During his specialist training in paediatrics he worked as a Clinical Research Fellow at St George’s, University of London and was supervised by Prof Paul T Heath. He coordinated a Meningitis Research Foundation funded bacterial meningitis in infants < 90 days of age: burden of disease and assessment of healthcare delivery study (neoMen). Both studies have been collaboration with the British Paediatric Surveillance Unit (BPSU) and Public Health England (PHE) and has defined the current epidemiology and outcome of bacterial meningitis in UK and Irish young infants.
His current focus is on education materials for parents and healthcare workers aiming towards better outcome for bacterial meningitis in young infants.
Dr Nelly Ninis
Nelly Ninis is currently a consultant in General Paediatrics at St Mary’s Hospital, Paddington. She has completed training in paediatric infectious diseases and immunology and has an MSc in tropical medicine. She worked for three years on the Paediatric Intensive Care Unit at St Mary’s when it was a specialist referral unit for meningococcal sepsis.
She conducted the RCPCH study on healthcare delivery and the outcome of meningococcal disease in children, funded by MRF. From this study she has developed an interest in the way sepsis is diagnosed both in primary and secondary care.
Dr Ninis is also a part of the National Institute for Health and Clinical Excellence (NICE) Guideline Development Group for Meningitis and Septicaemia.
Dr Andrew Riordan
Andrew Riordan is Consultant in Paediatric Infectious Diseases and Immunology at Alder Hey Children's NHS Foundation Trust, Liverpool, UK.
He was Johanne Holly Research Fellow at the University of Liverpool and wrote his Doctoral Thesis on Meningococcal Disease. He has helped produce NICE guidance, standards for the care of children with HIV and advice to the Joint Committee on Vaccination and Immunisation.
Dr Matthew Snape
Matthew Snape is a consultant in General Paediatrics and Vaccinology at the Oxford University Hospitals NHS trust and an Honorary Senior Clinical Lecturer at the University of Oxford.
Dr Snape trained at the Royal Children's Hospital, Melbourne, and at St Mary's Hospital, London. While caring for children suffering overwhelming infections on the St Mary’s paediatric intensive care unit he developed an interest in the prevention of these illnesses by immunisation.
To this end he has worked at the Oxford Vaccine Group (University of Oxford) since 2003, conducting research related to vaccines against meningococcal, pneumococcal, group B streptococcus, influenza and hepatitis B disease. Of particular importance has been the ongoing involvement with the development of the vaccines against serogroup B meningococcus. He continues to be an investigator on vaccine clinical trials while working as a general paediatrician at the Children’s Hospital, Oxford.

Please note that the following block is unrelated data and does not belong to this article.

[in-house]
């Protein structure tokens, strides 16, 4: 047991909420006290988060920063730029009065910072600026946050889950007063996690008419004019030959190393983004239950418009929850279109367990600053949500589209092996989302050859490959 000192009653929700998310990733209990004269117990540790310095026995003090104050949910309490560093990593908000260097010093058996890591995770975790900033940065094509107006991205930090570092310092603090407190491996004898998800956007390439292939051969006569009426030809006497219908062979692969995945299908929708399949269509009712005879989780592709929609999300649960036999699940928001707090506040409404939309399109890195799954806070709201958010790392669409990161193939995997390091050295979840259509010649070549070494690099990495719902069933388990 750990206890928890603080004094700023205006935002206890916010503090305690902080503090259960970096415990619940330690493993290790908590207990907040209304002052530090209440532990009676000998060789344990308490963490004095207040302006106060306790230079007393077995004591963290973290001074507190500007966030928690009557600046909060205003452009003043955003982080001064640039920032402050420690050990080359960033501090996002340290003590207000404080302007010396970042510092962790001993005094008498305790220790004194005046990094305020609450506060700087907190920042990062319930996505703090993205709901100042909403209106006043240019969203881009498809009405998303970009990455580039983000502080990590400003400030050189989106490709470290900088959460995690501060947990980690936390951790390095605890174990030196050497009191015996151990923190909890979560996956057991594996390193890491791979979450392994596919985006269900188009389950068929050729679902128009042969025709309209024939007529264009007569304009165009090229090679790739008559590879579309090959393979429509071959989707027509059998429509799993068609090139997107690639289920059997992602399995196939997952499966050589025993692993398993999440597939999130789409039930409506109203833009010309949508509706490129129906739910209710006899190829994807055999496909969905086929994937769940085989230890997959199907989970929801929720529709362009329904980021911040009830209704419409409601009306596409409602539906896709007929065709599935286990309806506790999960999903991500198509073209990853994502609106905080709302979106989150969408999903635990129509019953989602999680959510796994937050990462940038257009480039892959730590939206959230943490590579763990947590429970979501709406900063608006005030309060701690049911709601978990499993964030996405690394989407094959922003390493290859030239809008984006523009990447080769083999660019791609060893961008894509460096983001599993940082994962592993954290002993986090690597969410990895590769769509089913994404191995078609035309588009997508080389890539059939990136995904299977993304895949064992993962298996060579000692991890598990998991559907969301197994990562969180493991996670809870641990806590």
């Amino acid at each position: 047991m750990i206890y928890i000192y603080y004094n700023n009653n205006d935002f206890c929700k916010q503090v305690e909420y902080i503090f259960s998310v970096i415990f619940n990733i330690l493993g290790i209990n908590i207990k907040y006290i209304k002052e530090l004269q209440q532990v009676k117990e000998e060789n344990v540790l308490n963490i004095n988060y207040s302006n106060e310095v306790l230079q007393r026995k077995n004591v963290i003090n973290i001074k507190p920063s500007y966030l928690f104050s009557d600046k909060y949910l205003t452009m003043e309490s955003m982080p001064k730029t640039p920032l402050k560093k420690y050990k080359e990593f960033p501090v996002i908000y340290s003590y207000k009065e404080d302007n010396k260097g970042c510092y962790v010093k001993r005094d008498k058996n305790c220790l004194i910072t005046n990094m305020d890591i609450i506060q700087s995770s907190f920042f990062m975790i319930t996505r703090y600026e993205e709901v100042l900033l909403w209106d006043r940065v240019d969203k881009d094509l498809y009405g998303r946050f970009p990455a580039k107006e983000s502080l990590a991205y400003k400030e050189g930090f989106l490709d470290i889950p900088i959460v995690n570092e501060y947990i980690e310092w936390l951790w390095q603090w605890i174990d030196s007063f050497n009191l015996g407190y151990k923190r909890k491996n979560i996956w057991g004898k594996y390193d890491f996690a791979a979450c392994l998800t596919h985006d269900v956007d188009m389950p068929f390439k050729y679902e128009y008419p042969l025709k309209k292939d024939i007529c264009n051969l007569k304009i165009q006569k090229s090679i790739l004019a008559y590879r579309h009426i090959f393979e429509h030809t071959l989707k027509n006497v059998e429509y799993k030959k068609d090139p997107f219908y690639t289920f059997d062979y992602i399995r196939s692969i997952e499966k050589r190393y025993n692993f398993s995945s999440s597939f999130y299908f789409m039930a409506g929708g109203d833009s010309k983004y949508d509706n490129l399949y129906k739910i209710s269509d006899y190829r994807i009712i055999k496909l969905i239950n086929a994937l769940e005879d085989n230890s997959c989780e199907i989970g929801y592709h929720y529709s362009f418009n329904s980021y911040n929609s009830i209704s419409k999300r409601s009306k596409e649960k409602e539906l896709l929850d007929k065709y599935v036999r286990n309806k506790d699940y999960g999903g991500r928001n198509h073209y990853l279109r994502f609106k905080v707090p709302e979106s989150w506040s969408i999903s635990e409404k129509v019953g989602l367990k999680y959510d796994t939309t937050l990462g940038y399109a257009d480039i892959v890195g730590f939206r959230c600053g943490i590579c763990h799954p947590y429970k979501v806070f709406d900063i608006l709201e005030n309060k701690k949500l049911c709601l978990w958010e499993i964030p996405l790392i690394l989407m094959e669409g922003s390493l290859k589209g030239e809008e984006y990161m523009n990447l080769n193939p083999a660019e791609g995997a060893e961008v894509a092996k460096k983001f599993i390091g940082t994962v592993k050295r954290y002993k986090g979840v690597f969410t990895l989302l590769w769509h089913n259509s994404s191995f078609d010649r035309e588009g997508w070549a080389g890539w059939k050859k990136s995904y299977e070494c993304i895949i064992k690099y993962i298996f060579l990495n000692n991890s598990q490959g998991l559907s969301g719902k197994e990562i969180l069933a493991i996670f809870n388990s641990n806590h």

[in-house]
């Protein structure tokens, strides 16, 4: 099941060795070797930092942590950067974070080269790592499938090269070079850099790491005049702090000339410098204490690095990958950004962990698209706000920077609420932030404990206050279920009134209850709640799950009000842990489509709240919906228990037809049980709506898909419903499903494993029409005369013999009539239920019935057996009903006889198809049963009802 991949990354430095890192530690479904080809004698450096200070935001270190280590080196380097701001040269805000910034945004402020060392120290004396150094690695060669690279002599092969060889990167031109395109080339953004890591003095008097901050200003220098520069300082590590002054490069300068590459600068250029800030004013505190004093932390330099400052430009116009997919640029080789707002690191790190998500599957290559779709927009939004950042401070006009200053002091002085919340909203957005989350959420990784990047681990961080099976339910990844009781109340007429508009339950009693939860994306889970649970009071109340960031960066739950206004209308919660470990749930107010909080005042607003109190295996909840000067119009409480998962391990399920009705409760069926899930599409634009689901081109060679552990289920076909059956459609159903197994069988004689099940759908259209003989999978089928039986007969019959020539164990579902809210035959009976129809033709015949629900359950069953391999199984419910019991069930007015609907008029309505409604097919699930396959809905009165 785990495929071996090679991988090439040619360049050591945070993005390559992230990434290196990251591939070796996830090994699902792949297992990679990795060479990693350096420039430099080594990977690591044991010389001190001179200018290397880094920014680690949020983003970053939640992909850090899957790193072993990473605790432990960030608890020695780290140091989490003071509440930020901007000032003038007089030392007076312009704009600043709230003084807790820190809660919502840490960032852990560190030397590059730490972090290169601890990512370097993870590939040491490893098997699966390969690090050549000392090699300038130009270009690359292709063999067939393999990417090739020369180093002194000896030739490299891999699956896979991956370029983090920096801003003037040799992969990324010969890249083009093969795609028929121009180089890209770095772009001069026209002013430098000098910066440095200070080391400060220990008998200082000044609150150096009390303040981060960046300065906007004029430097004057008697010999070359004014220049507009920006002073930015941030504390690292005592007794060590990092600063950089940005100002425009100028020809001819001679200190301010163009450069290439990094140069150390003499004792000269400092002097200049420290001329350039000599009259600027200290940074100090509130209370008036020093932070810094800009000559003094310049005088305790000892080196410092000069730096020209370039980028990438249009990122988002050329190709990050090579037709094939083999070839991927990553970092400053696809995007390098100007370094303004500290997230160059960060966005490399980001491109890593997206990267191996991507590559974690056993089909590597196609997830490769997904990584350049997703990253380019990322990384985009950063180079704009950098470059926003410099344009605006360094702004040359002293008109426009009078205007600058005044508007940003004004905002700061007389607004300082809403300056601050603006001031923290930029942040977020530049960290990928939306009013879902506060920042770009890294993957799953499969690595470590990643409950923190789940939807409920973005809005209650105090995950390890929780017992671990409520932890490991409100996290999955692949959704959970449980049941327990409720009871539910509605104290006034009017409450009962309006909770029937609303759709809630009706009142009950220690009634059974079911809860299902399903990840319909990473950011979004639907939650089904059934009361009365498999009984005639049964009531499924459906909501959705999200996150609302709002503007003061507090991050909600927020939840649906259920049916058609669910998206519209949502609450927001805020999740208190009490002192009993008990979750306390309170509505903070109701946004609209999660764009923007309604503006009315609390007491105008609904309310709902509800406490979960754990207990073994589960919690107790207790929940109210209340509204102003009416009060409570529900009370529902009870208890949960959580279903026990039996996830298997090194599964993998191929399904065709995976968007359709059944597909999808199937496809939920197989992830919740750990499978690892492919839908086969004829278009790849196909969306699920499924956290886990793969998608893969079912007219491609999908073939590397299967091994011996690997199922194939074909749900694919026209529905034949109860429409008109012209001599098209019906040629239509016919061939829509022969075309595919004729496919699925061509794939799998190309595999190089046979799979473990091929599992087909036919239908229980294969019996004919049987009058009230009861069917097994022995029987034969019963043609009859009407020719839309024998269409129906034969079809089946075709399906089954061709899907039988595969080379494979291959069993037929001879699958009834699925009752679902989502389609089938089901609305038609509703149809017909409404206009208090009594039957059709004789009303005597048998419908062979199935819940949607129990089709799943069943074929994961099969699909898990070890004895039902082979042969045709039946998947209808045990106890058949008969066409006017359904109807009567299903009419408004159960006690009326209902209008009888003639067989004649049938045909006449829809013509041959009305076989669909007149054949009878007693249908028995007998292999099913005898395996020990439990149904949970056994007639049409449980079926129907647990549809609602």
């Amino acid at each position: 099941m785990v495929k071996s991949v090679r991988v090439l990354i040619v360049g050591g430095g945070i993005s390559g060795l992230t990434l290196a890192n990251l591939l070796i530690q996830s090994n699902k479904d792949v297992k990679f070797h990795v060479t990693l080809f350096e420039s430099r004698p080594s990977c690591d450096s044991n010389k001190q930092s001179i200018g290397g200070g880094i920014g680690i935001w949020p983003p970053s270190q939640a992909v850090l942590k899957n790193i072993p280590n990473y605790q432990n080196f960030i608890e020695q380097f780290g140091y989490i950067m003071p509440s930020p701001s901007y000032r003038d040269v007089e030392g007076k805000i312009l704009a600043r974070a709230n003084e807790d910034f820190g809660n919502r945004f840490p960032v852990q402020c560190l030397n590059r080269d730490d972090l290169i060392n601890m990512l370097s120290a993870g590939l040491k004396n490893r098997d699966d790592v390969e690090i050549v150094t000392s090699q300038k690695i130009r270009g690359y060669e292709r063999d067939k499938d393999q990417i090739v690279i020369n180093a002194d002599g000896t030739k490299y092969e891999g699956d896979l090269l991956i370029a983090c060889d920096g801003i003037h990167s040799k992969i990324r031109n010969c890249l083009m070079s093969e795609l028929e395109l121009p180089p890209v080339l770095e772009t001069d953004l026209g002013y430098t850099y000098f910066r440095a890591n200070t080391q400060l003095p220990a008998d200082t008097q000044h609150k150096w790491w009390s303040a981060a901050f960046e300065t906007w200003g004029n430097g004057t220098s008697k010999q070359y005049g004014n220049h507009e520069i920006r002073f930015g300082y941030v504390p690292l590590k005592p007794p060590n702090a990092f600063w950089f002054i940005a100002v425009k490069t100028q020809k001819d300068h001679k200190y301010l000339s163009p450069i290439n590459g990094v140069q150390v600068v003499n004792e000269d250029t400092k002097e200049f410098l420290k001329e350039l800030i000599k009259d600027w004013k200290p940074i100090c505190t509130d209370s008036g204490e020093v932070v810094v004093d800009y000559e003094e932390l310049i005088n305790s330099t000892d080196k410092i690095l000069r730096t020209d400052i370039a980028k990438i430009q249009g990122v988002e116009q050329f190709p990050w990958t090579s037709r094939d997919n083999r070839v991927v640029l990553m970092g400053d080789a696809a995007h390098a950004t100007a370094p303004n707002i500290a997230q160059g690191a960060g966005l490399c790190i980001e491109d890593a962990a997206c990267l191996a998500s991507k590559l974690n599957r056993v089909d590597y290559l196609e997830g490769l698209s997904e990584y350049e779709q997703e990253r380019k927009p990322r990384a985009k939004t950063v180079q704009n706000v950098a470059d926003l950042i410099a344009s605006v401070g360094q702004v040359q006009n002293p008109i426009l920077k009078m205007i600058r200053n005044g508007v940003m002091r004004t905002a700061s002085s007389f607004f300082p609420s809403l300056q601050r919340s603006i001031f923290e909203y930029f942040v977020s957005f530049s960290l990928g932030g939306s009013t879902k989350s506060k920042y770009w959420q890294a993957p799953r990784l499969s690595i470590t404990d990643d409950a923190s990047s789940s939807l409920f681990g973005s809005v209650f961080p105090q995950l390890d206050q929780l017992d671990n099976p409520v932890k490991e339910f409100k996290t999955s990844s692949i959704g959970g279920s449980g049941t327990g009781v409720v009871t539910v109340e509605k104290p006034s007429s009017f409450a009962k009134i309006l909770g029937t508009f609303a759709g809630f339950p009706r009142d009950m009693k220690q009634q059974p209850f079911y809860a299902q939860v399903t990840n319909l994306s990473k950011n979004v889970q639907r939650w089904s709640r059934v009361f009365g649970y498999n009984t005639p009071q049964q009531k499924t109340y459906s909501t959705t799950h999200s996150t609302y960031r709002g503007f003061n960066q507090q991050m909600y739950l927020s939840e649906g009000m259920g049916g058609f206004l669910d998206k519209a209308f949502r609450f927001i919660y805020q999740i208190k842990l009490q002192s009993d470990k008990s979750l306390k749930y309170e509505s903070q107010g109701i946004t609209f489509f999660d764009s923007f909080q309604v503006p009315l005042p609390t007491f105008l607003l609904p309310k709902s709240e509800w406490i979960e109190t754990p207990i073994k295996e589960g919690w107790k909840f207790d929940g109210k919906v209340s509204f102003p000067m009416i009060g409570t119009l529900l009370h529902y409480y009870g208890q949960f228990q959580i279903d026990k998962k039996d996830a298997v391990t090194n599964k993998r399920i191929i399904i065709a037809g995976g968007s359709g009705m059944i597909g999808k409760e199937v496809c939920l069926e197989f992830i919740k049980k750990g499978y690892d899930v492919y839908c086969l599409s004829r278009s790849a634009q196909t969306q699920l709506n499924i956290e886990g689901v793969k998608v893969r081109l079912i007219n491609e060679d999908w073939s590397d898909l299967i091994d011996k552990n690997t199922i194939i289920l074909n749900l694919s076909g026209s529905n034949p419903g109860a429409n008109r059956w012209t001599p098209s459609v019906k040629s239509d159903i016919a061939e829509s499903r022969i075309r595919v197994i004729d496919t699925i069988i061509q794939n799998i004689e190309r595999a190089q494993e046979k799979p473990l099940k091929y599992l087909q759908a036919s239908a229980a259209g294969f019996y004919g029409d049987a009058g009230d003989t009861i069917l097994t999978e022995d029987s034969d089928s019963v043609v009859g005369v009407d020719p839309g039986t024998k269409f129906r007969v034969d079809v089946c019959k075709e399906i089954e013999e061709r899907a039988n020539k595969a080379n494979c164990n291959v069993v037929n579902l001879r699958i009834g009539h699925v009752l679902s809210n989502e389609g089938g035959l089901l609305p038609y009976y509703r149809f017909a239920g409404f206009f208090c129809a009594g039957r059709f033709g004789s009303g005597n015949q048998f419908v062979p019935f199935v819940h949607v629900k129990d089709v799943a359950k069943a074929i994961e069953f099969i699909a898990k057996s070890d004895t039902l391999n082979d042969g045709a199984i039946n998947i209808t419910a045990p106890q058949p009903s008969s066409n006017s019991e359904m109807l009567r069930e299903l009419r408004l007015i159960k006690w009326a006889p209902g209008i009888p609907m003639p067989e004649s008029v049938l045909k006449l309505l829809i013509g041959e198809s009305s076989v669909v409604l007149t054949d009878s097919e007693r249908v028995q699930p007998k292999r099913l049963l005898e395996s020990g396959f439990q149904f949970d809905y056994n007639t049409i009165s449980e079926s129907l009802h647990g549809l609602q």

Dr Snape is partially funded by the NIHR Oxford Biomedical Research Centre.
Dr Alistair Thomson
Alistair Thomson trained at Cambridge, King's College Hospital London, St Thomas’ Hospital and Alder Hey Children’s Hospital in Liverpool. Since 1990 he has been Consultant Paediatrician at Mid Cheshire Hospitals NHS Trust. He has co-led a rolling research programme into meningococcal disease on Merseyside. He has published extensively, on subjects ranging from the pathophysiology of meningococcal infection, it is treatment and outcome, to the importance of accurate publicity in the disease. He has been a member of the National Institute of Clinical Excellence (NICE) Guidelines and Topic Expert Groups on Bacterial Meningitis and Meningococcal Disease.
Dr Matthew Thompson
Matthew Thompson is a Clinical Lecturer in General Practice at the University of Oxford Department of Primary Health Care and a General Practitioner in Cowley, Oxford. He received his medical degree from the University of Glasgow, postgraduate training in general practice in the UK, family medicine residency training at the University of Cincinnati, Primary Care Research Fellowship and Masters in Public Health at the University of Washington, and has recently submitted his DPhil titled “Predicting serious bacterial infections in children in primary care” at the University of Oxford. He has worked as a family doctor in South Africa, USA, and the UK. His research currently focuses on paediatric infections in primary care, including a study of presenting features of meningococcal disease in primary care, a cohort study of children attending a paediatric assessment unit, a survey of the clinical techniques GPs use to assess children with acute infection, and a cross sectional study of children with self-limiting infections to determine the reference ranges for heart rate in children with fever. He is currently the recipient of a grant from the MRF to conduct a survey of presenting symptoms in children in primary care.